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'Whoever listens to a witness, becomes a witness.' – Elie Wiesel
When Nazi occupiers arrived in Greece in 1941, it was the beginning of a horror that would reverberate through generations. In the city of Salonica (Thessaloniki), almost 50,000 Jews were sent to Nazi concentration camps during the war, and only 2,000 returned. A Jewish doctor named Isaac Matarasso and his son escaped imprisonment and torture at the hands of the Nazis and joined the resistance. After the city's liberation they returned to rebuild Salonica and, along with the other survivors, to grapple with the near-total destruction of their community.
Isaac was a witness to his Jewish community's devastation, and the tangled aftermath of grief, guilt and grace as survivors returned home. Talking Until Nightfall presents his account of the tragedy and his moving tribute to the living and the dead. His story is woven together with his son Robert's memories of being a frightened teenager spared by a twist of fate, with an afterword by his grandson Francois that looks back on the survivors' stories and his family's place in history. This slim, wrenching account of loss, survival, and the strength of the human spirit will captivate readers and ensure the Jews of Salonica are never forgotten.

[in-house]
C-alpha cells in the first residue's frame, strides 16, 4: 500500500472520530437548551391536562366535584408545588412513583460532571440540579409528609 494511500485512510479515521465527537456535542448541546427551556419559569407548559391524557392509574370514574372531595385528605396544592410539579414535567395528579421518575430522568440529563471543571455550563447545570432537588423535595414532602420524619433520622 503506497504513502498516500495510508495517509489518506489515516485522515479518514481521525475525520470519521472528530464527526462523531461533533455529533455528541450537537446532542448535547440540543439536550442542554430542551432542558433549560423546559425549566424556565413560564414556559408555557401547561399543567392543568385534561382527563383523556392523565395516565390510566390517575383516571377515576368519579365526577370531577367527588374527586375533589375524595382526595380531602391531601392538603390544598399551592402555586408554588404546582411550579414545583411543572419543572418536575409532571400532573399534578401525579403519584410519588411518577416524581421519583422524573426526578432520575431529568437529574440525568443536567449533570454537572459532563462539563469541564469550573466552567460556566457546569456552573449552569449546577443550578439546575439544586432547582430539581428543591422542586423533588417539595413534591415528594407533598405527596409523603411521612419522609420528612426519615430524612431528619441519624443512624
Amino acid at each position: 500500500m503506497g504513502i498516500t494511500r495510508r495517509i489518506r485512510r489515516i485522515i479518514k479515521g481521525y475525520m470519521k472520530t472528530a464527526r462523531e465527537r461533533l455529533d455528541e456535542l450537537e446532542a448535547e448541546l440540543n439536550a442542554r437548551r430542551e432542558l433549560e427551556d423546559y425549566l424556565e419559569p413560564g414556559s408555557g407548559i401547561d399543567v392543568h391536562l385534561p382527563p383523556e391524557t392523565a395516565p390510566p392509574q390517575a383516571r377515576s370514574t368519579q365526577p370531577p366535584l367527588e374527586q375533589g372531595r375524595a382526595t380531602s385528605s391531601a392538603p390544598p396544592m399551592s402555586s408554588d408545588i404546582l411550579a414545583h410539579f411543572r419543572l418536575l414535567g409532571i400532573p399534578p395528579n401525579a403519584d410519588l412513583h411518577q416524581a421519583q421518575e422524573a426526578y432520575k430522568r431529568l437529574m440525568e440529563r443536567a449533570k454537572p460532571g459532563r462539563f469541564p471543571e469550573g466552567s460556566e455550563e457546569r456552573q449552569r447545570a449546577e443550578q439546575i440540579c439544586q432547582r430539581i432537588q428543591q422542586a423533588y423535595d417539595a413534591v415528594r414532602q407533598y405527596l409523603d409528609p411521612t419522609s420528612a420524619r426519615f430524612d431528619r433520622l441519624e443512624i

Dr Isaac Matarasso was born in Salonica in 1892, when the city was part of the Ottoman Empire. He studied medicine at the University of Toulouse, and published his thesis in 1917. He practised in Salonica until his arrest in 1943, and organised health services for the Jewish survivors after the German withdrawal. He moved to Athens in 1947, with his wife Andrée and son Robert, where he resumed medical practice until his death in 1958.